In September 1993, Secretary of Defense Les Aspin received a request from the U.S. commander in Somalia for extra tanks, armored vehicles, and AC-130 Spectre gunships to support U.S. operations in Mogadishu. Aspin refused the request. The White House was not involved in the decision. Days later, 18 U.S. soldiers were killed in Mogadishu, some 84 were wounded, two U.S. choppers were shot down, and one pilot was captured. Aspin, who later conceded he had erred in denying the commander’s request, appeared weak when responding to detailed questions during a congressional hearing. His resignation followed less than a year into his hapless tour running the Pentagon.
Myriad concerns have been raised about Chuck Hagel, President Obama’s nominee for defense secretary, including his voting record, impolitic statements, two unremarkable Senate terms, scant management experience, and embarrassing performance at his confirmation hearing last month. Yet Hagel’s defenders dismiss these concerns because, they argue, the important decisions are made at the White House, by the president and his team.
“After all,” said Senate Armed Services Committee member Richard Blumenthal (D-Conn.), “the president is the one who sets policy.” White House press secretary Jay Carney is similarly sanguine that Hagel “will implement all of the president’s policies with regard to the Defense Department.” Indeed, at last month’s committee hearing Hagel himself said, “I won’t be in a policy-making position.” Fear not, Hagel’s defenders say, Secretary Hagel won’t be given keys to the car.
This view wildly understates the role of America’s most important cabinet officer. Much of a defense secretary’s work is at his own discretion. He is responsible for military budgets and procurement, personnel promotions, public diplomacy, the Pentagon’s relations with defense ministries and militaries around the world, tactical military movements, and most force deployments. When a commander asks for an additional unit or capability—as with Les Aspin in Somalia, with Donald Rumsfeld and Robert Gates in Iraq and Afghanistan, and even with Leon Panetta in Benghazi—the request lands on the secretary’s desk. And more often than not, it is the secretary, not the president, who makes the call.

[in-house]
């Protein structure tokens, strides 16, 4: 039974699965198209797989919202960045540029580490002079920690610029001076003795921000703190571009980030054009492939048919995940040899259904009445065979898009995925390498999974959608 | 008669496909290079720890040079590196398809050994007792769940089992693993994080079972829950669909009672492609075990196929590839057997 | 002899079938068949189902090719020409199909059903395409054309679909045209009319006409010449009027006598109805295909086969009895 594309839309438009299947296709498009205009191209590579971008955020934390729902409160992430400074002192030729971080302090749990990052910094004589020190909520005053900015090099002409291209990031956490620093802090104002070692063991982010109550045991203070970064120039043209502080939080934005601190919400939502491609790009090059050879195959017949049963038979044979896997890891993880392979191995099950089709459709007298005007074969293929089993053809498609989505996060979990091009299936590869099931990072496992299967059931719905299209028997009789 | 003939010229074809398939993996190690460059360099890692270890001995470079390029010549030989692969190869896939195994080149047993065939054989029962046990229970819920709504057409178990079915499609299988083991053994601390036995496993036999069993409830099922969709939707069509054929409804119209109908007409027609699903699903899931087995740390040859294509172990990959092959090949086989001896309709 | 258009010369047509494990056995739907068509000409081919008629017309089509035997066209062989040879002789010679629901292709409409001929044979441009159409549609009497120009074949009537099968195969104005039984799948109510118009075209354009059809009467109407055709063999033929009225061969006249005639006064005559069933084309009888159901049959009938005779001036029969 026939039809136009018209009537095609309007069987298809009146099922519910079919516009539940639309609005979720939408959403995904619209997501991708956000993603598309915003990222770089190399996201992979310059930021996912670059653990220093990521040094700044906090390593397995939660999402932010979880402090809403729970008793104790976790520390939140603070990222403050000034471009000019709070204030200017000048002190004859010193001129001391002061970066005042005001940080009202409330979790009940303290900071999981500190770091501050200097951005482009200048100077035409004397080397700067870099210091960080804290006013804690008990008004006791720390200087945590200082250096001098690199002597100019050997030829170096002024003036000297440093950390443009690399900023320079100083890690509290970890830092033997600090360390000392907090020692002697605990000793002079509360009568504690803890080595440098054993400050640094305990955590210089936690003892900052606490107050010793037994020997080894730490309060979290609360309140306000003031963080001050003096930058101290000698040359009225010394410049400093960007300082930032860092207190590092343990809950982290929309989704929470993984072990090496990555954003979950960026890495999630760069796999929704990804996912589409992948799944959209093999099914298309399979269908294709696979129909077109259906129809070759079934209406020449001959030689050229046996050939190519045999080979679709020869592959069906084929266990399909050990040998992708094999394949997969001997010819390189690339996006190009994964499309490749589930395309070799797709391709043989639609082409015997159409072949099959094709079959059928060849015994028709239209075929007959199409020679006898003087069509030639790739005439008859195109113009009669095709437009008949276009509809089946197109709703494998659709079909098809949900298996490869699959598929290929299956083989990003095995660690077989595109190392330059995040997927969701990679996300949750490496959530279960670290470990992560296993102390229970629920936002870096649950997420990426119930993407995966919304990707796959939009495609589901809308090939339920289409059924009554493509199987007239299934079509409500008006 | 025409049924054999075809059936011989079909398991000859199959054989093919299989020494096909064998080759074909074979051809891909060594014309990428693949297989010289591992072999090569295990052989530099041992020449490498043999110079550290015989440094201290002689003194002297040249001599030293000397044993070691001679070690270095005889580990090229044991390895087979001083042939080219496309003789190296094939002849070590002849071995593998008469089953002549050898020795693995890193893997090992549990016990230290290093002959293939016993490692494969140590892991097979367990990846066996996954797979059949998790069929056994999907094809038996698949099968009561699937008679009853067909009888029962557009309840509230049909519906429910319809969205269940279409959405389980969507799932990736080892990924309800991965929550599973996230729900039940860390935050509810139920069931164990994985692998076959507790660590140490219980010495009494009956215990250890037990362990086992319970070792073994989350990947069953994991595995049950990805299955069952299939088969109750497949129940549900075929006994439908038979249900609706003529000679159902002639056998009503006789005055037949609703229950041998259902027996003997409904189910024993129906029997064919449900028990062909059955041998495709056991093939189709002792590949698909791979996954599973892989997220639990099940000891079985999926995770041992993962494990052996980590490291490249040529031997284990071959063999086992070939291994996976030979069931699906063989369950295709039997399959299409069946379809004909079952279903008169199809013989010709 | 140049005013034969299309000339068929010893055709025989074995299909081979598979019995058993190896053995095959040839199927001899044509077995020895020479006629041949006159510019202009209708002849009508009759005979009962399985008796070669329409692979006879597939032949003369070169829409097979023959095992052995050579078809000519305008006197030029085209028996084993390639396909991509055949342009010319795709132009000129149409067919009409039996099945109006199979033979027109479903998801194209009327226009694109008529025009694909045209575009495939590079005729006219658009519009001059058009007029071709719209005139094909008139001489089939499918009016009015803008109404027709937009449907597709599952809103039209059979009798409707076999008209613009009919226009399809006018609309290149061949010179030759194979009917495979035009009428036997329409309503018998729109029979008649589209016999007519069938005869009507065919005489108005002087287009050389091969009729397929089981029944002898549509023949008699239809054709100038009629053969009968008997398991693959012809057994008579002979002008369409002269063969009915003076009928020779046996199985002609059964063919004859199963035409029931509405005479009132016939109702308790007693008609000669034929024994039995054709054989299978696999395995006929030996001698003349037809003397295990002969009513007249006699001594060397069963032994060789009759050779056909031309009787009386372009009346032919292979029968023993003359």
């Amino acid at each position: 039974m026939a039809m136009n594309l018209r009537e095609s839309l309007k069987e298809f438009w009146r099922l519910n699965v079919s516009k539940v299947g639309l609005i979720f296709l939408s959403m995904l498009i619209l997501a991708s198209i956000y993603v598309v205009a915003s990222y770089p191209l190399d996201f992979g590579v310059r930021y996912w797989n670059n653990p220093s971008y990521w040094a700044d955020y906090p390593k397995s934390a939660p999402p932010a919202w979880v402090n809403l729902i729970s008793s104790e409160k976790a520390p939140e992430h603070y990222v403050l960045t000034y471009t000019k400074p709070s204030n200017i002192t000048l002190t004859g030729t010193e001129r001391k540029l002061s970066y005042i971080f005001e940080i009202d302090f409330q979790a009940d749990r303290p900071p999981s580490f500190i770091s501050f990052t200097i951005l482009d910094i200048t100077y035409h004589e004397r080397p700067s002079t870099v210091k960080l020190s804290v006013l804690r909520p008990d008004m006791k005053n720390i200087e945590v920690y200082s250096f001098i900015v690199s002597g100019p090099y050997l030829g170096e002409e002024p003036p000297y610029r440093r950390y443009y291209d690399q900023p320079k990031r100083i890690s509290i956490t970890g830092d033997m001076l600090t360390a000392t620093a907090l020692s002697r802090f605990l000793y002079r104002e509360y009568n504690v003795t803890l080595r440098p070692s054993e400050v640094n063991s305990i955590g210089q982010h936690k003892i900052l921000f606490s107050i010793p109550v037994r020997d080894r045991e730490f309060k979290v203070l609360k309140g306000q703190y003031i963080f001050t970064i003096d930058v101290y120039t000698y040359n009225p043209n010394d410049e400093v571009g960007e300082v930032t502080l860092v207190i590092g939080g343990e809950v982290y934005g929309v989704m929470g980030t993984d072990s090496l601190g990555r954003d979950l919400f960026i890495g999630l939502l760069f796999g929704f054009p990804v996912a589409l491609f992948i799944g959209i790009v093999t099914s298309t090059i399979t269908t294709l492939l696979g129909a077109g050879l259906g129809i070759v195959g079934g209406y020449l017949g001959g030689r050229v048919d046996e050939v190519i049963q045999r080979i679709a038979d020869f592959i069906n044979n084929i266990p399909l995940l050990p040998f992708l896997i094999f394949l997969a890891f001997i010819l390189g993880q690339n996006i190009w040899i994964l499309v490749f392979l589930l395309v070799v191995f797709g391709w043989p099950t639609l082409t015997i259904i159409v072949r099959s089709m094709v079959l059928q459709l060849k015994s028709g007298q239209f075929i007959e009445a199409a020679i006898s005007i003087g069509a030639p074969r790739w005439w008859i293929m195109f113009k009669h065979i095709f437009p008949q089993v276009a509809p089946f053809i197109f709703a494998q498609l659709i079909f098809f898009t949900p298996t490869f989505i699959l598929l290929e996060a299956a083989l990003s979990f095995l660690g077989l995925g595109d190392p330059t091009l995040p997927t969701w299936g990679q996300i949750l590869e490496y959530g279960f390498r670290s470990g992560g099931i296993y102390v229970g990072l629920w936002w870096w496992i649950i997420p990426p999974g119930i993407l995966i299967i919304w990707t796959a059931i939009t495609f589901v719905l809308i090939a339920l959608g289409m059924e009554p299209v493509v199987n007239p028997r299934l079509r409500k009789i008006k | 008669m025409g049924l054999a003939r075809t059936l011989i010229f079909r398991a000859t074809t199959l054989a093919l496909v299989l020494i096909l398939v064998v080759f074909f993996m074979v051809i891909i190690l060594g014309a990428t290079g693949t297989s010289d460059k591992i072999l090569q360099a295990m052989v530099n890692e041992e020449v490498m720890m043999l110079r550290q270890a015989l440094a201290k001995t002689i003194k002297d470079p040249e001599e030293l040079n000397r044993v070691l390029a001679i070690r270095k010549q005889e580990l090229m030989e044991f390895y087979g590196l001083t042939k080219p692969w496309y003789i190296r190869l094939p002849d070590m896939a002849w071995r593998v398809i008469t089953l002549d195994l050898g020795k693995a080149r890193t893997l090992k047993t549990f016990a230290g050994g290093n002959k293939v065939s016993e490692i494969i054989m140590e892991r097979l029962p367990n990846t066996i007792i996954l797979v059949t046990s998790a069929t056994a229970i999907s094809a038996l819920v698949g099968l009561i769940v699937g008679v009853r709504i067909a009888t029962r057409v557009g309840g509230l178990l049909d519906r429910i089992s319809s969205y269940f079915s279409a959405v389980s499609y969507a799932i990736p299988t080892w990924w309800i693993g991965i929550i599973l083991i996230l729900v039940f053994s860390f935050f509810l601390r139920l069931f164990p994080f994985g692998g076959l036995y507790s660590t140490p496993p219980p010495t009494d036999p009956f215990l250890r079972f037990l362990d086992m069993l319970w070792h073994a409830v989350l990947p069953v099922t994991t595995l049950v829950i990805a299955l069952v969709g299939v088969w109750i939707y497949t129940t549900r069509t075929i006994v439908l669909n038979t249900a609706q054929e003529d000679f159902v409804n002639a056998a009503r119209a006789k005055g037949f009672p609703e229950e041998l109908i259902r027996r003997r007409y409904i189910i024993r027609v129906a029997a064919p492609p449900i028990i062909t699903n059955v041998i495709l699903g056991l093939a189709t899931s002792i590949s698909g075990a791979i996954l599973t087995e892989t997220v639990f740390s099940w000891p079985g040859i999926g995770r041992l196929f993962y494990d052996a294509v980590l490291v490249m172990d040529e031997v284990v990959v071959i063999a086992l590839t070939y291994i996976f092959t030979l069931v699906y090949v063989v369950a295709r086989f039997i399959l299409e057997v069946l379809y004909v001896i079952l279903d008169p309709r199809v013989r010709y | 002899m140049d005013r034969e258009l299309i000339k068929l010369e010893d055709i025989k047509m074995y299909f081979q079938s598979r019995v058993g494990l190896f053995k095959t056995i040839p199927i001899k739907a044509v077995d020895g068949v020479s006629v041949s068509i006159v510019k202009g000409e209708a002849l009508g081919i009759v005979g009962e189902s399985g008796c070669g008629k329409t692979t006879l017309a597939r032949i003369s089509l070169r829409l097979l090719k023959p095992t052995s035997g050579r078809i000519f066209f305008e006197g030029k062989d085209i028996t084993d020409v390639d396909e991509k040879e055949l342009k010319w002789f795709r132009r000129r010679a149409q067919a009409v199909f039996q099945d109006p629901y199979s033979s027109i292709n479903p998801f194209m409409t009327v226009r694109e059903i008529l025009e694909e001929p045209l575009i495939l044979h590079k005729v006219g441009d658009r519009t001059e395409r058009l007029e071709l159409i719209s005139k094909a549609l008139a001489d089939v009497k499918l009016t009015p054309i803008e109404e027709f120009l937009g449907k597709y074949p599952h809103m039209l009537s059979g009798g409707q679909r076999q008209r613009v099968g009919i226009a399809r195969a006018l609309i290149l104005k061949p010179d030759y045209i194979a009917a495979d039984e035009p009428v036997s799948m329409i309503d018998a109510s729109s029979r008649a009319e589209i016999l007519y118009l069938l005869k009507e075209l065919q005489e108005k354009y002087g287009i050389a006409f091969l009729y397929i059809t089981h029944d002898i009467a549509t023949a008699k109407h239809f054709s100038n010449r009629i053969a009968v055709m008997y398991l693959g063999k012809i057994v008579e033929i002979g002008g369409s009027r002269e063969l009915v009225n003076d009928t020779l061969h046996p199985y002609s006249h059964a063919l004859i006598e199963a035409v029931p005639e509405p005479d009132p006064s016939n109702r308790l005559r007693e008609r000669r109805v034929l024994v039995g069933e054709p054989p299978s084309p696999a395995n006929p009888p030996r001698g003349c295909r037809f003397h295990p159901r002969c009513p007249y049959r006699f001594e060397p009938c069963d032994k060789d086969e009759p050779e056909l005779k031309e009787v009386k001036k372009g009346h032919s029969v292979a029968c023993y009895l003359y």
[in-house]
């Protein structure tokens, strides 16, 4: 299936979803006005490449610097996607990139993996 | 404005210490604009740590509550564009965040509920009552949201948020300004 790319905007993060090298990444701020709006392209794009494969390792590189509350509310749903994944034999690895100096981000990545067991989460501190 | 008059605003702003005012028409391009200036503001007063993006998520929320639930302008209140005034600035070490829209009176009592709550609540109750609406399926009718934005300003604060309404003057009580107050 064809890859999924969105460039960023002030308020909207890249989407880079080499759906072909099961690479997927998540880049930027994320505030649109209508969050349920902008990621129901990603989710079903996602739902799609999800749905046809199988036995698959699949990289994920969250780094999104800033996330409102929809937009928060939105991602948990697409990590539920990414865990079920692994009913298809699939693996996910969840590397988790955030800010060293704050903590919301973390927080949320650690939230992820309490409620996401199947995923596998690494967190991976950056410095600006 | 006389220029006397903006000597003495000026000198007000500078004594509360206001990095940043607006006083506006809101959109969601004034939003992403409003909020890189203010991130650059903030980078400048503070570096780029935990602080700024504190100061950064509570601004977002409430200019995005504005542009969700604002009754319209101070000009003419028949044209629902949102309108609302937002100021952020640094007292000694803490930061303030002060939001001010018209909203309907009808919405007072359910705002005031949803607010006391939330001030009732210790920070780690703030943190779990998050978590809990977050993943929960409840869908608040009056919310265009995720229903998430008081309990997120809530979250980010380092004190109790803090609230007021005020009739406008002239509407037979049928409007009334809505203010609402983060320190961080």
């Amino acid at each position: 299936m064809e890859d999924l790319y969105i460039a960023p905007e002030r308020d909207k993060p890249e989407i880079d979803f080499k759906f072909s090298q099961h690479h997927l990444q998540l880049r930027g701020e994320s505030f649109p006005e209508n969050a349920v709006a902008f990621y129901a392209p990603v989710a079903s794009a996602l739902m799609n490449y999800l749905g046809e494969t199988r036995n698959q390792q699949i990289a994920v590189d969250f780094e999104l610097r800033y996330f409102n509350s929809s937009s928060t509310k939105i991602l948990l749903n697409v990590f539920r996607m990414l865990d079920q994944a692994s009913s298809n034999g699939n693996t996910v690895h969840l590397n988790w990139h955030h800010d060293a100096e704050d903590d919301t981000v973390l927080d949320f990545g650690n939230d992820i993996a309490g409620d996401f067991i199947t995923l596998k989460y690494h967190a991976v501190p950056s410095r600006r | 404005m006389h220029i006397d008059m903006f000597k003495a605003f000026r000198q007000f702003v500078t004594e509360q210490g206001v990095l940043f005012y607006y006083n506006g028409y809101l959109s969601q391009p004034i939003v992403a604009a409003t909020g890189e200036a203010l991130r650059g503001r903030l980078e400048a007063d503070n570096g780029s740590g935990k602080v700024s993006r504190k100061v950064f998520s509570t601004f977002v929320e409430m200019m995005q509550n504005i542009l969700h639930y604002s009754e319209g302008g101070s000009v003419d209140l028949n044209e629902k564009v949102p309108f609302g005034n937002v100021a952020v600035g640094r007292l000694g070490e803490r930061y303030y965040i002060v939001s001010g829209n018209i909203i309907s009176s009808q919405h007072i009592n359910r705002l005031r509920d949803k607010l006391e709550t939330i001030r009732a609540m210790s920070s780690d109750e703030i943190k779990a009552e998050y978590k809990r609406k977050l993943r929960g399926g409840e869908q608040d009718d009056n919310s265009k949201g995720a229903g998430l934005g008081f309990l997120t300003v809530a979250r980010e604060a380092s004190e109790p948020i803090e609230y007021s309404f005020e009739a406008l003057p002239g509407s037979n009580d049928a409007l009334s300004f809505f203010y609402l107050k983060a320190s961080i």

Such heavy responsibility is in the nature of the job. The secretary of defense is the second in the military chain of command (below the president and above the combatant commanders). He actively maneuvers the nation’s armed forces, relying on his own judgment within the broad boundaries of White House strategy. In the early years of the Iraq war, for example, Donald Rumsfeld micromanaged deployment schedules, taking units down to the platoon level out of the deployment to emphasize his desire for “light footprint” operations. This policy decision, which was Rumsfeld’s to make, contributed to the security vacuum in Iraq.
In his memoir, General Stanley McChrystal describes the weekly meeting with Rumsfeld to review and seek approval for deployment orders (DEPORD): “Page by page, the secretary scrutinized each DEPORD, often asking pointed questions on its importance to the mission and timing of the deployment,” wrote McChrystal. “Without question, the secretary’s intractability forced the military to be more flexible.”
The defense secretary’s reach into personnel appointments is no less consequential. The case of Major General H. R. McMaster is instructive. McMaster is not a household name, but he has played an outsized role in shaping U.S. military strategy post-9/11. As a colonel leading the 3rd Armored Cavalry Regiment in Iraq in 2005 and 2006, he experimented with the “clear, hold, build” strategy to fight the insurgency in Tal Afar, a town on the Syrian border that served as a transit point for terrorist arms and funding coming into Iraq. His strategy not only stabilized Tal Afar but also became the proof-of-concept for General David Petraeus’s “surge,” which helped end the shooting war in Iraq, reduce sectarian violence, and pave the way for a U.S. withdrawal.